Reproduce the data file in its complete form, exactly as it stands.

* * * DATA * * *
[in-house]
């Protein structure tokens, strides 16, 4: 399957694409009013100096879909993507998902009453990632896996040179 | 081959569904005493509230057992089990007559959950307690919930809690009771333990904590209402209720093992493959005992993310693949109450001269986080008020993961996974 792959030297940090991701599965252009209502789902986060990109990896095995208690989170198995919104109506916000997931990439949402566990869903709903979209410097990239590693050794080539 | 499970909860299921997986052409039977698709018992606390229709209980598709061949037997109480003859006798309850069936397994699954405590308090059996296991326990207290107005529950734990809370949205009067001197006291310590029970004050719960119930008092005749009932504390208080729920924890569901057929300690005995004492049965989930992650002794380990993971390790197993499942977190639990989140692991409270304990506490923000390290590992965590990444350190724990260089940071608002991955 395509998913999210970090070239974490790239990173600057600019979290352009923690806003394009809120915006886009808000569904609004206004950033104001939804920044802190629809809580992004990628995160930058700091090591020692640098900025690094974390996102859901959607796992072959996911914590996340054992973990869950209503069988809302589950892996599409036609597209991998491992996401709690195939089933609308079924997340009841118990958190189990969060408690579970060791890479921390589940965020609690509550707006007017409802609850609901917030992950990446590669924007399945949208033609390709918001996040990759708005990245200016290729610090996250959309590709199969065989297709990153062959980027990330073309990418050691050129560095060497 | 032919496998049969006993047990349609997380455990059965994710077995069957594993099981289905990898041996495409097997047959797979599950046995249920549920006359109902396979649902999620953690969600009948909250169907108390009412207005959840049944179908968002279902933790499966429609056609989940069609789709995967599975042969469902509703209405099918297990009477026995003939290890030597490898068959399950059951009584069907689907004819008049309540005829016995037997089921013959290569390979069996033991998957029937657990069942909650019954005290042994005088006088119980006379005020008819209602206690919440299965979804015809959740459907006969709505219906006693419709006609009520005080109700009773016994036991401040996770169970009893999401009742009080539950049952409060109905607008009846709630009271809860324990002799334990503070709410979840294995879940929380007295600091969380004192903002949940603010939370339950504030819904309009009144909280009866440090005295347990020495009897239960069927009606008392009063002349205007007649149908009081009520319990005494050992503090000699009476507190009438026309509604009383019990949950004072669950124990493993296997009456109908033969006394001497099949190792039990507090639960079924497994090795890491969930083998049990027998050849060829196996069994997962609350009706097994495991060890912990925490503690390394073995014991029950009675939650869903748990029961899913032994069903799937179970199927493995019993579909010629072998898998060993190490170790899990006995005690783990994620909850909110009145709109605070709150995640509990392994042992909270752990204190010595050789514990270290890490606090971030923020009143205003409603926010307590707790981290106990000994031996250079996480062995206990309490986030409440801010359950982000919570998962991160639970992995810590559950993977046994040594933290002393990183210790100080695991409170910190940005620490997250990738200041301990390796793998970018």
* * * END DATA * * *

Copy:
[in-house]
């Protein structure tokens, strides 16, 4: 399957694409009013100096879909993507998902009453990632896996040179 | 081959569904005493509230057992089990007559959950307690919930809690009771333990904590209402209720093992493959005992993310693949109450001269986080008020993961996974 792959030297940090991701599965252009209502789902986060990109990896095995208690989170198995919104109506916000997931990439949402566990869903709903979209410097990239590693050794080539 | 499970909860299921997986052409039977698709018992606390229709209980598709061949037997109480003859006798309850069936397994699954405590308090059996296991326990207290107005529950734990809370949205009067001197006291310590029970004050719960119930008092005749009932504390208080729920924890569901057929300690005995004492049965989930992650002794380990993971390790197993499942977190639990989140692991409270304990506490923000390290590992965590990444350190724990260089940071608002991955 395509998913999210970090070239974490790239990173600057600019979290352009923690806003394009809120915006886009808000569904609004206004950033104001939804920044802190629809809580992004990628995160930058700091090591020692640098900025690094974390996102859901959607796992072959996911914590996340054992973990869950209503069988809302589950892996599409036609597209991998491992996401709690195939089933609308079924997340009841118990958190189990969060408690579970060791890479921390589940965020609690509550707006007017409802609850609901917030992950990446590669924007399945949208033609390709918001996040990759708005990245200016290729610090996250959309590709199969065989297709990153062959980027990330073309990418050691050129560095060497 | 032919496998049969006993047990349609997380455990059965994710077995069957594993099981289905990898041996495409097997047959797979599950046995249920549920006359109902396979649902999620953690969600009948909250169907108390009412207005959840049944179908968002279902933790499966429609056609989940069609789709995967599975042969469902509703209405099918297990009477026995003939290890030597490898068959399950059951009584069907689907004819008049309540005829016995037997089921013959290569390979069996033991998957029937657990069942909650019954005290042994005088006088119980006379005020008819209602206690919440299965979804015809959740459907006969709505219906006693419709006609009520005080109700009773016994036991401040996770169970009893999401009742009080539950049952409060109905607008009846709630009271809860324990002799334990503070709410979840294995879940929380007295600091969380004192903002949940603010939370339950504030819904309009009144909280009866440090005295347990020495009897239960069927009606008392009063002349205007007649149908009081009520319990005494050992503090000699009476507190009438026309509604009383019990949950004072669950124990493993296997009456109908033969006394001497099949190792039990507090639960079924497994090795890491969930083998049990027998050849060829196996069994997962609350009706097994495991060890912990925490503690390394073995014991029950009675939650869903748990029961899913032994069903799937179970199927493995019993579909010629072998898998060993190490170790899990006995005690783990994620909850909110009145709109605070709150995640509990392994042992909270752990204190010595050789514990270290890490606090971030923020009143205003409603926010307590707790981290106990000994031996250079996480062995206990309490986030409440801010359950982000919570998962991160639970992995810590559950993977046994040594933290002393990183210790100080695991409170910190940005620490997250990738200041301990390796793998970018």